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I have been using substitution as the method to solve this. It doesn't work and I also do some trial-and-error but it takes a lot of time before I found the solution. Now, Is there a better way of solving this system of equation? Thank You. $$\begin{cases} y =2000( 1 + 0.2x) \\ z= 2000(1.2)^x \\ z=2y\end{cases}$$

I am solving for $x$.

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Usually with exponential and polynomial equations, there are no general way of solving it. The best is to try small integer values, like $x=0$. Then, argue that only 1 solution exists, due to the shape of the graphs. – Calvin Lin Jun 27 '13 at 0:58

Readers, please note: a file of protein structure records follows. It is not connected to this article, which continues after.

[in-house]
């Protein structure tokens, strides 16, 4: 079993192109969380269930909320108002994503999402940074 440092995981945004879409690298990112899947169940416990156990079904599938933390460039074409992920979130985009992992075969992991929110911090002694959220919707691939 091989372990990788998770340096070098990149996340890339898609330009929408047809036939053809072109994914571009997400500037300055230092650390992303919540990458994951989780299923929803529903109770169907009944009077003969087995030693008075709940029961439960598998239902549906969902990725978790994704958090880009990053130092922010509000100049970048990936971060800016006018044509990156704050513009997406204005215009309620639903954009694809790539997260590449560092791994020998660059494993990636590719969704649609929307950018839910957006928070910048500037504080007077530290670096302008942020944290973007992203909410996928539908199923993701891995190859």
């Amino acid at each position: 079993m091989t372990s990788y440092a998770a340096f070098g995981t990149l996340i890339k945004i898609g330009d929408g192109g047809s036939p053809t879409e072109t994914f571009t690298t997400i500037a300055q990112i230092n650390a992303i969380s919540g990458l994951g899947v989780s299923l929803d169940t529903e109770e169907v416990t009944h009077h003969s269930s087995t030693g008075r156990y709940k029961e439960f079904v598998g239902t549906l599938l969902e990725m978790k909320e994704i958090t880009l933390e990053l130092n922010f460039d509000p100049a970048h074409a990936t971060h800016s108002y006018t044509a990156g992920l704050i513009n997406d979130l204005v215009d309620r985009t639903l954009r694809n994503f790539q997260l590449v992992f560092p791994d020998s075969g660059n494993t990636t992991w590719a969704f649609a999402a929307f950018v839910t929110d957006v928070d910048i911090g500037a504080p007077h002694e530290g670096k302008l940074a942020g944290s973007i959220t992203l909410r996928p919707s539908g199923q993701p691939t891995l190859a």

up vote 2 down vote accepted

Some simple substitutions lead to the equation:


From the following picture, we see that there are $2$ solutions, which are approximately $-3.73$ and $9.73$.

enter image description here

There is no closed form for the solutions, but you can use Newton's method to achieve fairly accurate approximations.

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Substitution here is a great way to start: $$z = 2y \implies 2y = 2000(1.2)^x\implies y = 1000(1.2)^x$$ Now set this equal to the first equation, and you'll have an equation in one variable, $x$, for which you can then work to solve for $x$: $$y = 1000(1.2)^x = 2000(1 + 0.2 x)\iff (1.2)^x = 2 + 0.4 x$$

With an exponential + polynomial equations, there is no tried-and-true way of solving the equation. However, you can try graphing each side of the final equation to see where the functions intersect.

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